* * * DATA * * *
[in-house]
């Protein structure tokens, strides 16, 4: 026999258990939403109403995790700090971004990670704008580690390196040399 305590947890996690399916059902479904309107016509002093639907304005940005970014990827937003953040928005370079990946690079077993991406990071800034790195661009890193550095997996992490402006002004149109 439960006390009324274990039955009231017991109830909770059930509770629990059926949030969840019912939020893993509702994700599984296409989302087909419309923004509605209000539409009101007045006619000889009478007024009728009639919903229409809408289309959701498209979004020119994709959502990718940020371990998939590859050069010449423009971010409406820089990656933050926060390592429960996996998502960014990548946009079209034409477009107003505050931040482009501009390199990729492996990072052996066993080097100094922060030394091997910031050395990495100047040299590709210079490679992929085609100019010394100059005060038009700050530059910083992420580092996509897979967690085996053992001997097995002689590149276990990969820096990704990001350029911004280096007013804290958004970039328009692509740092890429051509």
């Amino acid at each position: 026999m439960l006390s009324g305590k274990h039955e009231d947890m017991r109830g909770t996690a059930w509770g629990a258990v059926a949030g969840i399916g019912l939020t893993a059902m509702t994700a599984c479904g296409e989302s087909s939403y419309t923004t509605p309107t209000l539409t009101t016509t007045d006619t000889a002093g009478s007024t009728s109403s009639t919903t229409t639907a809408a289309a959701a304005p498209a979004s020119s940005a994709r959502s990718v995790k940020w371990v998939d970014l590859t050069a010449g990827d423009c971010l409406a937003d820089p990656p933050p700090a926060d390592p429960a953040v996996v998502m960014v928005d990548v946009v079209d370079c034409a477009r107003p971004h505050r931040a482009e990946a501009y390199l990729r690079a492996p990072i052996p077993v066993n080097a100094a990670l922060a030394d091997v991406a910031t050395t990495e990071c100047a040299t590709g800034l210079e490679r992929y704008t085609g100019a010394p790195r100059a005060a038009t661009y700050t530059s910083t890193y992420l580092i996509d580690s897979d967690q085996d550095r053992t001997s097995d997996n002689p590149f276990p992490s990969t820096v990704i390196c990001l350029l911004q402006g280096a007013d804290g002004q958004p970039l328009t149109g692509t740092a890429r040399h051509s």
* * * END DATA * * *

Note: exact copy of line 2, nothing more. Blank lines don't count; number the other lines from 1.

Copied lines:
């Protein structure tokens, strides 16, 4: 026999258990939403109403995790700090971004990670704008580690390196040399 305590947890996690399916059902479904309107016509002093639907304005940005970014990827937003953040928005370079990946690079077993991406990071800034790195661009890193550095997996992490402006002004149109 439960006390009324274990039955009231017991109830909770059930509770629990059926949030969840019912939020893993509702994700599984296409989302087909419309923004509605209000539409009101007045006619000889009478007024009728009639919903229409809408289309959701498209979004020119994709959502990718940020371990998939590859050069010449423009971010409406820089990656933050926060390592429960996996998502960014990548946009079209034409477009107003505050931040482009501009390199990729492996990072052996066993080097100094922060030394091997910031050395990495100047040299590709210079490679992929085609100019010394100059005060038009700050530059910083992420580092996509897979967690085996053992001997097995002689590149276990990969820096990704990001350029911004280096007013804290958004970039328009692509740092890429051509």